During its 140 years, the venerable Museum of Ethnography has moved six times. The end of this year will see yet another upheaval, and a huge one. This majestic building opposite Parliament will close for one last time in December, before an entirely new museum is built in the City Park by the summer of 2019. We took a tour of this grand landmark, formerly the Palace of Justice, the Ministry of Justice, the Institute of Political History and the Hungarian National Gallery, fascinating inside and out.
Staff bidding farewell to this stately edifice emphasize that no matter how beautiful this current building is, it simply wasn’t built to function as a museum. Designed by Austro-Hungarian architect Hauszmann Alajos, it was handed over as the Palace of Justice on October 20th 1896 then housed the Ministry of Justice until 1948. Standing opposite the Parliament on Kossuth Square, the building was planned by the architect to be strictly proportional “antique Roman Baroque”. Mixed with Neo-Renaissance elements, the result mainly shows signs of Eclecticism.
The original purpose of the building is indicated on the façade, where a statue of Lady Justice stands on a three-horse chariot, a work by sculptor Károly Senyei. Next to it stand legislators created by János Fadrusz, and another group of statues by György Zala, depicting a trial with a judge, a prosecutor, a defendant, a complainant and a felon.
In 1948, the judicial function of the building ceased, and it housed the Workers’ Movement Institute of the Hungarian Working People's Party until 1955, before being split into two sections in 1957. The southern wing, facing Alkotmány Street, housed the Institute of Political History of the Hungarian Socialist Workers' Party until 1989, when the ownership of the ownership was transferred to the Hungarian Socialist Party until 1998. It then became an NGO. The northern wing housed the Hungarian National Gallery between 1957 and 1973. Since then, it has served as the Museum of Ethnography.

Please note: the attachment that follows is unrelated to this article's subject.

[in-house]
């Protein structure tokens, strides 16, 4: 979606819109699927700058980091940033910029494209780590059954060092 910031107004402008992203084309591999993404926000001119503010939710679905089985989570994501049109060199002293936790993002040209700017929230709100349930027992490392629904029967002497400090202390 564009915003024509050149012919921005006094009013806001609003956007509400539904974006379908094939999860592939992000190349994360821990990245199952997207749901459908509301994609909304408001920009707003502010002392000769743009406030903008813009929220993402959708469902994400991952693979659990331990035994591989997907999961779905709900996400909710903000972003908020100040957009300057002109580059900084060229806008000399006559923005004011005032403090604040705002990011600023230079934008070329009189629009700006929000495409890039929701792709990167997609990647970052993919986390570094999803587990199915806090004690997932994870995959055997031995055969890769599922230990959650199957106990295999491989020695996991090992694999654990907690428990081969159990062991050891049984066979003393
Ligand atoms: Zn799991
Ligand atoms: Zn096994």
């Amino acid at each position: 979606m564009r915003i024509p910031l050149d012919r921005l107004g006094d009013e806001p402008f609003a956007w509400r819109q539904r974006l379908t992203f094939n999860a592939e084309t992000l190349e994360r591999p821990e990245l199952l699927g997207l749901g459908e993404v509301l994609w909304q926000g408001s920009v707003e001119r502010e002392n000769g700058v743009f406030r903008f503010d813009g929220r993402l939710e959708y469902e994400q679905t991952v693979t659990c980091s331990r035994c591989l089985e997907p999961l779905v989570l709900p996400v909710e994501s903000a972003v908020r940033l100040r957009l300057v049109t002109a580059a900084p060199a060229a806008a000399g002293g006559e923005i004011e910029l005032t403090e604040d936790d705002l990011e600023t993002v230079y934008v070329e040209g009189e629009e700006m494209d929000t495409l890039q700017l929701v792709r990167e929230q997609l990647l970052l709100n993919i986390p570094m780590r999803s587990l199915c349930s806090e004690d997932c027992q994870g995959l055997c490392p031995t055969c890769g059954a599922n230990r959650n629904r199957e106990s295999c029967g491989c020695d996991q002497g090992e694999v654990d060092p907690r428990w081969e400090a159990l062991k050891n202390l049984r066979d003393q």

In the luxurious lobby, you can currently view the World Press Photo exhibition. This area once separated the two wings of the Hungarian Royal Mansion and the Royal Court of Budapest. It was intended to serve as a place where judges, lawyers, officials and clients could wait for their trial or judgment.
A huge, twelve-ton sculpture of Justitia used to stand here as well, made by Alajos Stróbl – today, it is located in the Palace of the Supreme Court of Hungary, on Markó Street. A large photograph commemorates the statue here, and above your head spreads a mural by Károly Lotz, depicting not only Lady Justice but allegories of justice, peace, sin and retribution.
The council chambers, with an impressive six-meter-high ceiling, no longer have their original furniture, although an authentic-looking chandelier hangs in the library room of the National Gallery. The exhibition hall on the ground floor was created by uniting the former offices and other serving rooms, while on the first floor, various study rooms, reception areas and conference rooms function as a permanent exhibition space. Two of the building’s richly decorated halls were left in their original condition: the hall of the Hungarian Royal Mansion currently hosts the chamber exhibition of Bence Máté, while the hall of the Royal Court of Budapest functions as an elaborate conference room.
Guided tours of the museum are available until its closure in December – the press, too, can explore the building from cellar to attic. The attic is currently used as a storage room, though taking items larger than a stool up the spiral staircase must be a challenge. The basement functions as a warehouse for ceramic items and the museum’s collection of photographs.
On the tour, we peeked into the panoramic restorators’ workshop and visited a warehouse storing 10-12,000 festive objects and games from the realm of Hungarian peasant culture, as well. Every single item is being moved to the museum’s new location one by one, equipped with custom QR codes, from traditional Easter eggs to two-door cabinets.
The museum closes and begins its move at the end of the year, and the building at Kossuth Square will be reclaimed by the Supreme Court of Hungary. At the end of the summer of 2019, we will hopefully be able to have a picnic on the grassy roof terrace of the new museum in City Park, and admire the many opportunities and attractions a “real” museum can provide.